Karavansara

East of Constantinople, West of Shanghai


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A morning among the rude mechanicals

I took the morning off. My brother was to see the doctor, and I went along, basically to enjoy the air conditioning in the doc’s waiting room. I brought my Kindle along (about which, more later) and settled in one of the wonderfully uncomfortable chairs.
The air conditioning was on to Alaskan Winter levels – I guess the doctor is trying to increase his workload by causing his patients pneumonia or, who knows, maybe decrease his workload by offing the weakest.
And I had the opportunity of spending two hours surrounded by the nice villagers.

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Ghosts, Crimes and Philosophy: a review of Joyland

My friend Flavia says she re-reads Stephen King’s Joyland every year, usually in June, because she likes how it makes her feel. And I know a lot of people that did not like the book – and it’s because of both Flavia’s opinion and of those people’s opinion that I went and read it.
I said I’d write a review when I finished it.
Guess what… I finished it.

I’ll start by saying that Joyland plays a dangerous game, because it’s both a crime thriller and a ghost story, and if mixing genres is always dangerous, it is also true that ghost stories often deal with the revelation of some dark secret, the avenging of some old crime. So, it’s a classic mix, and it works fine. Many also point out that Joyland is a coming-of-age story, and this is throwing another genre (or is it a theme?) into the mixer.
As I said, a dangerous game, that King pulls so nicely it seems effortless.

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Stevie’s second Hard Case: Joyland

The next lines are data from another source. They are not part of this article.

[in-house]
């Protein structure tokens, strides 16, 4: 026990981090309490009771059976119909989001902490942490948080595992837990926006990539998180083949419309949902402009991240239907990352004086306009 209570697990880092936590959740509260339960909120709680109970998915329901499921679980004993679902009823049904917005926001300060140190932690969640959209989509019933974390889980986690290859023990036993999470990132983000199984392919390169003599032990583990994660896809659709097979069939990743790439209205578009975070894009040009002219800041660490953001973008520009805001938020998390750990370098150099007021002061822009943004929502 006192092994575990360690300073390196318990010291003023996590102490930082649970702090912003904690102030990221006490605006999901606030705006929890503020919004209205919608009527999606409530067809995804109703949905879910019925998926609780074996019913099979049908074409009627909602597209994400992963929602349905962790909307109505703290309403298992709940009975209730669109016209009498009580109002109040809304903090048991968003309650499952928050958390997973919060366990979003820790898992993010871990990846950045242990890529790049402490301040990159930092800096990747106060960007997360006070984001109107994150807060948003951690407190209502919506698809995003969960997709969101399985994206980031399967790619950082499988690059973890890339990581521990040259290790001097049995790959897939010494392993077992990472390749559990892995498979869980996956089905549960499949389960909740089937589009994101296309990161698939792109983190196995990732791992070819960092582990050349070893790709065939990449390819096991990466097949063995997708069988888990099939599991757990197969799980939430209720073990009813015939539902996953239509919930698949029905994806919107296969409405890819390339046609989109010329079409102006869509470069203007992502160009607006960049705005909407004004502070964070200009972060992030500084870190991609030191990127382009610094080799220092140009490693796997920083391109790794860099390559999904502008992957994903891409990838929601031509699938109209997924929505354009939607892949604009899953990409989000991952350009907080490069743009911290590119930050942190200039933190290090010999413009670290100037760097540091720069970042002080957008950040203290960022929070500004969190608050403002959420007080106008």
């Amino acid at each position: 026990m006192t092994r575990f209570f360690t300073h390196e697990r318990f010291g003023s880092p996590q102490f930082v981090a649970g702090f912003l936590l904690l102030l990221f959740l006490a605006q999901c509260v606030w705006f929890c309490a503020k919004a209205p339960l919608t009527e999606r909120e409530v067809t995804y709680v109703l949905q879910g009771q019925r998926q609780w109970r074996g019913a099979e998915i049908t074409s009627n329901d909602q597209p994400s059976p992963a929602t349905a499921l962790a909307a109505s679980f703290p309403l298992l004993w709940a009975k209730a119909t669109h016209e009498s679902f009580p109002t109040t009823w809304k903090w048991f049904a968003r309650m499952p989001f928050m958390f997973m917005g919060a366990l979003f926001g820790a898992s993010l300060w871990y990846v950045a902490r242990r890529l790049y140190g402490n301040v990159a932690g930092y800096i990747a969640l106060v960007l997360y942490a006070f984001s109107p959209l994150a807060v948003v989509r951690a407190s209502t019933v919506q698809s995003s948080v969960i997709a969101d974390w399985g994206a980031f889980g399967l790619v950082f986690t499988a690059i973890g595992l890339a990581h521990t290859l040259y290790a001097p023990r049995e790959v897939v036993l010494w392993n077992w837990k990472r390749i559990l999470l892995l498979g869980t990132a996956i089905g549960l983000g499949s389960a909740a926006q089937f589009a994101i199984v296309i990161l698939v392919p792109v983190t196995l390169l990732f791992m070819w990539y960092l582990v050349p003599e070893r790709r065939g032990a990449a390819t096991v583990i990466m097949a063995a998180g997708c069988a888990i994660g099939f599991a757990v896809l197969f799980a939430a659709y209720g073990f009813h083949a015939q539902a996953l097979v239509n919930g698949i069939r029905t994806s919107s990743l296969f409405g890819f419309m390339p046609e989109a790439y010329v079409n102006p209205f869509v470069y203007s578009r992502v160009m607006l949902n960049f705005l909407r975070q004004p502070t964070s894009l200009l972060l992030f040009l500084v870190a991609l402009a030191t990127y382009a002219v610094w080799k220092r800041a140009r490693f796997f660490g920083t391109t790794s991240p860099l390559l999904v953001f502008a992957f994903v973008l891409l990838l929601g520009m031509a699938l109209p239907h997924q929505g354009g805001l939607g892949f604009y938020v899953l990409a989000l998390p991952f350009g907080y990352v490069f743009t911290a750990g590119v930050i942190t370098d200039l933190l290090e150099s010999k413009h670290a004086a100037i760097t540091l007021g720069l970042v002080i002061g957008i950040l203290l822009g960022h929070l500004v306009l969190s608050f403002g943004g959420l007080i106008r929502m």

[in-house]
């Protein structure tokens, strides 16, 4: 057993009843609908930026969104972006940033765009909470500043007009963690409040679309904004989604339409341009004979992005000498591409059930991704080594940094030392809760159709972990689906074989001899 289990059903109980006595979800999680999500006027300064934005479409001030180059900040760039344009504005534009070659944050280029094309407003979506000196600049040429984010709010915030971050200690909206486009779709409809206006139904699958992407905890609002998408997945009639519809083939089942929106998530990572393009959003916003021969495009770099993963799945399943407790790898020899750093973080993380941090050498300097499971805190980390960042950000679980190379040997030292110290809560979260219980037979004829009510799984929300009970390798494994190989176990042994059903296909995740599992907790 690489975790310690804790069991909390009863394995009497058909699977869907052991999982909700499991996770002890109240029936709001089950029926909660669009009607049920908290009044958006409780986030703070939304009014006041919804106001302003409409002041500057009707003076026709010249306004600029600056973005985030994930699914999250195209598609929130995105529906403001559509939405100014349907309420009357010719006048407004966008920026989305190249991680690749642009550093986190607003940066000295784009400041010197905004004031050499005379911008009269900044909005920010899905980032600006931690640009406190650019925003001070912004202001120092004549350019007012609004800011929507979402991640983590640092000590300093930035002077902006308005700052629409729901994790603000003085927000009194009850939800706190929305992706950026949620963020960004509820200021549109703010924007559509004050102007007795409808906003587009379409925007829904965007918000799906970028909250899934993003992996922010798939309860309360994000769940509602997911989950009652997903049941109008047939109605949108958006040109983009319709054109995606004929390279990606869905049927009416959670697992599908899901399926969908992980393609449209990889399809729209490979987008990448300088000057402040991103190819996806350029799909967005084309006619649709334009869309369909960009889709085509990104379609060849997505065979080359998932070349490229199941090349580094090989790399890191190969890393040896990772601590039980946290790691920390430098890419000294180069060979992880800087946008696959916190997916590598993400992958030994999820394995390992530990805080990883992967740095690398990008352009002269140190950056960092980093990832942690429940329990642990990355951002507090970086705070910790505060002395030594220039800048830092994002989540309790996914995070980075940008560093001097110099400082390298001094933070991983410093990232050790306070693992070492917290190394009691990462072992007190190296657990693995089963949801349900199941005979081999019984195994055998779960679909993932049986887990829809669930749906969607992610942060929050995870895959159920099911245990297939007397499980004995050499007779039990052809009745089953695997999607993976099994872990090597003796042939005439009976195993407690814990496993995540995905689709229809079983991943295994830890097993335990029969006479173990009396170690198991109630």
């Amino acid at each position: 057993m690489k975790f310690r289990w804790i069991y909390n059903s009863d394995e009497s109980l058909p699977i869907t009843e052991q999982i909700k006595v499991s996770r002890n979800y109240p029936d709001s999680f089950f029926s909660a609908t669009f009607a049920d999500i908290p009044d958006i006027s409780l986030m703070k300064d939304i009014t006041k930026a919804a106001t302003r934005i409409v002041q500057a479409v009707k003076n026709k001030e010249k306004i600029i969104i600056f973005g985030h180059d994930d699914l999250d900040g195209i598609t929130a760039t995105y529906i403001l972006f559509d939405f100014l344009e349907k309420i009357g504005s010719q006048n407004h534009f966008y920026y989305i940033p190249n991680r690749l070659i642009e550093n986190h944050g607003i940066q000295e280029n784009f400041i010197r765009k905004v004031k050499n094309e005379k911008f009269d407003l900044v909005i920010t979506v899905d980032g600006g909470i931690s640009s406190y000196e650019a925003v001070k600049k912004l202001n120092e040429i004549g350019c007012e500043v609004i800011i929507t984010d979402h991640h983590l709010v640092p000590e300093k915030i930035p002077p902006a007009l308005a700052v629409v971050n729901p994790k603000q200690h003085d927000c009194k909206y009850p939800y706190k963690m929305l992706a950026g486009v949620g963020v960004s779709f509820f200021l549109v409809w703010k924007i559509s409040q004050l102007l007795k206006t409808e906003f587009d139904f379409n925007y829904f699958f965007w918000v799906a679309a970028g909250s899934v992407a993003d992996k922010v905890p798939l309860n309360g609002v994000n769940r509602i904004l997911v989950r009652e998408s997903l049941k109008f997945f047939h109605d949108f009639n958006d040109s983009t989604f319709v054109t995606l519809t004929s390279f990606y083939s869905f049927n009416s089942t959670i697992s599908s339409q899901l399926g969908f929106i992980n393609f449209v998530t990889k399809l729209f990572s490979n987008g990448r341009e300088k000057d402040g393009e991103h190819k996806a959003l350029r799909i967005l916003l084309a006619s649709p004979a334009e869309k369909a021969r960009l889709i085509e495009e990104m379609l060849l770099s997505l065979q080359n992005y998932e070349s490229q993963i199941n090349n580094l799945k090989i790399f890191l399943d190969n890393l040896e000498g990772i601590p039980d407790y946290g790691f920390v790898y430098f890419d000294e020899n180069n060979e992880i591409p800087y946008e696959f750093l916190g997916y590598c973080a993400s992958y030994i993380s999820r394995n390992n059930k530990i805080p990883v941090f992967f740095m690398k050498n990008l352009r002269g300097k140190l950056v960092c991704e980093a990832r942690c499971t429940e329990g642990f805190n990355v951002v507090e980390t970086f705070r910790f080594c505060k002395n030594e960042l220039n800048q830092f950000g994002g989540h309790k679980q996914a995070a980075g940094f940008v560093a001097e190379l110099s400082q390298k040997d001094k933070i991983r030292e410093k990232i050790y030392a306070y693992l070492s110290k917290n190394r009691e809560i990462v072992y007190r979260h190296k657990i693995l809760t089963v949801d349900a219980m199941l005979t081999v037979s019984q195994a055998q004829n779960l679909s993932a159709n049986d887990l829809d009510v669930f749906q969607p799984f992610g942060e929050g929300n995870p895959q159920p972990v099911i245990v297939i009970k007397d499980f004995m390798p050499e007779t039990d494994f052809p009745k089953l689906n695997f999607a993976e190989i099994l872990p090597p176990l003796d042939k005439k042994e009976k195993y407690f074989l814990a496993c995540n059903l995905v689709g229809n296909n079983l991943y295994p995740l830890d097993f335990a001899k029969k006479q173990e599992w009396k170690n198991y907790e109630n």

Having spent most of the day writing, I decided to take a break at 4 pm and dug out another Hard Case ebook from the big supply I have now on my reader. My friend Flavia posted about starting to re-read once again Stephen King’s Joyland, and I thought, why not?
I always liked the cover of this one, time to see if the story is up to it.

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A learning experience: The Colorado Kid

No need to make a fuss about it: my favorite Stephen King book is Danse Macabre, with On Writing coming second. I’ve read also a nice share of King’s fiction, but I always found his essays a lot more interesting.

On the other hand, I was quite curious to read The Colorado Kid, for two main reasons:

  • First, it was published by Hard Case Crime, and I am sort of a Hard Case Crime cultist.
  • Second, everybody seemed to hate it, in particular those that style themselves as King’s fans.

With such credentials, I said to myself, it had to be good.
And so, having received a copy as a gift for Christmas, I spent two evenings reading it. And here’s a few thoughts.

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Talented and Successful

I’m posting two Stephen King quotes here.
King is not my favorite author, but I respect his professional skills and I enjoyed a few of his books.
Basically, when someone sells the number of books King sold, any critical analysis, any evaluation of skill, talent, technique or whatever becomes an exercise in futility.

The reason I’m putting these two quotes here is because I’ve was involved (marginally) in two discussions in the past few days, about two words that are often used when talking about writing, and that cause me a certain amount of unease, so to speak.
These words being talented and successful. Continue reading


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King

c2gif00zSo there was this guy going on at length about how much his writing had been influenced by his reading and re-reding of King.
The man to him is an icon, an inspiration, a true master. King is God and King is his prophet.
Or something along those lines.
And I had to agree.
For me, too, I said, Jason King remains a true model as a writer.
I want to be him, more or less, like, totally.
Now, he did not get mad at me.
He did not know what I was talking about. Which is sad, I think.

Fact is, I was not lying – you see, I think Jason King is a pretty damn cool role model when you are trying to make ends meet as a writer. Continue reading